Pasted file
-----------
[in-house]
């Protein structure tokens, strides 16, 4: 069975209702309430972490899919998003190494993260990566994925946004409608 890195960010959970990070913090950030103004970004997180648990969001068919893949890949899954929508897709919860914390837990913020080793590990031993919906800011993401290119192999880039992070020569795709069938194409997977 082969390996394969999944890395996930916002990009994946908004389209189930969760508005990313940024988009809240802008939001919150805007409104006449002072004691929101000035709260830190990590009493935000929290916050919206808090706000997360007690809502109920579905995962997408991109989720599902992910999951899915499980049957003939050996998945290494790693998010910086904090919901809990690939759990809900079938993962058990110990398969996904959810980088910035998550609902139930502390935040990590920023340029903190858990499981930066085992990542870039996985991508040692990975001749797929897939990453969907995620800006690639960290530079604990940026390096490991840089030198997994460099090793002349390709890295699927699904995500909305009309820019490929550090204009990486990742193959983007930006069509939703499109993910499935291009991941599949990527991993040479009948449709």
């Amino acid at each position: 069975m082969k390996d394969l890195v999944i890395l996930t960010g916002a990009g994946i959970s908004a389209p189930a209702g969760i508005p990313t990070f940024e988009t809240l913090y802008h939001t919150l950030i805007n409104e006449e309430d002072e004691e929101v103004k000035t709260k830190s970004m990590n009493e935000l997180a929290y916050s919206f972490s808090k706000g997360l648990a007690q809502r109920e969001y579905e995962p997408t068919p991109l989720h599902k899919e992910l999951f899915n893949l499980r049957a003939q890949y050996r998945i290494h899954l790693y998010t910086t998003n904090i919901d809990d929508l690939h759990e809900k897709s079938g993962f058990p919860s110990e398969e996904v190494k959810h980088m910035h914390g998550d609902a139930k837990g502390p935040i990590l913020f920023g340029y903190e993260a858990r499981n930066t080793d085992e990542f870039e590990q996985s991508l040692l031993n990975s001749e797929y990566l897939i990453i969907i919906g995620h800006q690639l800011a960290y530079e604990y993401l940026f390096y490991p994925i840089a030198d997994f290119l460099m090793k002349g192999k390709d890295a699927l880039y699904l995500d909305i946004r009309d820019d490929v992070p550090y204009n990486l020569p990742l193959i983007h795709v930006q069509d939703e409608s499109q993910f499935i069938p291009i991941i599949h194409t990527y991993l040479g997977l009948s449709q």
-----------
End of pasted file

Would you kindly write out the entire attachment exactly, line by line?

[in-house]
């Protein structure tokens, strides 16, 4: 069975209702309430972490899919998003190494993260990566994925946004409608 890195960010959970990070913090950030103004970004997180648990969001068919893949890949899954929508897709919860914390837990913020080793590990031993919906800011993401290119192999880039992070020569795709069938194409997977 082969390996394969999944890395996930916002990009994946908004389209189930969760508005990313940024988009809240802008939001919150805007409104006449002072004691929101000035709260830190990590009493935000929290916050919206808090706000997360007690809502109920579905995962997408991109989720599902992910999951899915499980049957003939050996998945290494790693998010910086904090919901809990690939759990809900079938993962058990110990398969996904959810980088910035998550609902139930502390935040990590920023340029903190858990499981930066085992990542870039996985991508040692990975001749797929897939990453969907995620800006690639960290530079604990940026390096490991840089030198997994460099090793002349390709890295699927699904995500909305009309820019490929550090204009990486990742193959983007930006069509939703499109993910499935291009991941599949990527991993040479009948449709």
């Amino acid at each position: 069975m082969k390996d394969l890195v999944i890395l996930t960010g916002a990009g994946i959970s908004a389209p189930a209702g969760i508005p990313t990070f940024e988009t809240l913090y802008h939001t919150l950030i805007n409104e006449e309430d002072e004691e929101v103004k000035t709260k830190s970004m990590n009493e935000l997180a929290y916050s919206f972490s808090k706000g997360l648990a007690q809502r109920e969001y579905e995962p997408t068919p991109l989720h599902k899919e992910l999951f899915n893949l499980r049957a003939q890949y050996r998945i290494h899954l790693y998010t910086t998003n904090i919901d809990d929508l690939h759990e809900k897709s079938g993962f058990p919860s110990e398969e996904v190494k959810h980088m910035h914390g998550d609902a139930k837990g502390p935040i990590l913020f920023g340029y903190e993260a858990r499981n930066t080793d085992e990542f870039e590990q996985s991508l040692l031993n990975s001749e797929y990566l897939i990453i969907i919906g995620h800006q690639l800011a960290y530079e604990y993401l940026f390096y490991p994925i840089a030198d997994f290119l460099m090793k002349g192999k390709d890295a699927l880039y699904l995500d909305i946004r009309d820019d490929v992070p550090y204009n990486l020569p990742l193959i983007h795709v930006q069509d939703e409608s499109q993910f499935i069938p291009i991941i599949h194409t990527y991993l040479g997977l009948s449709q």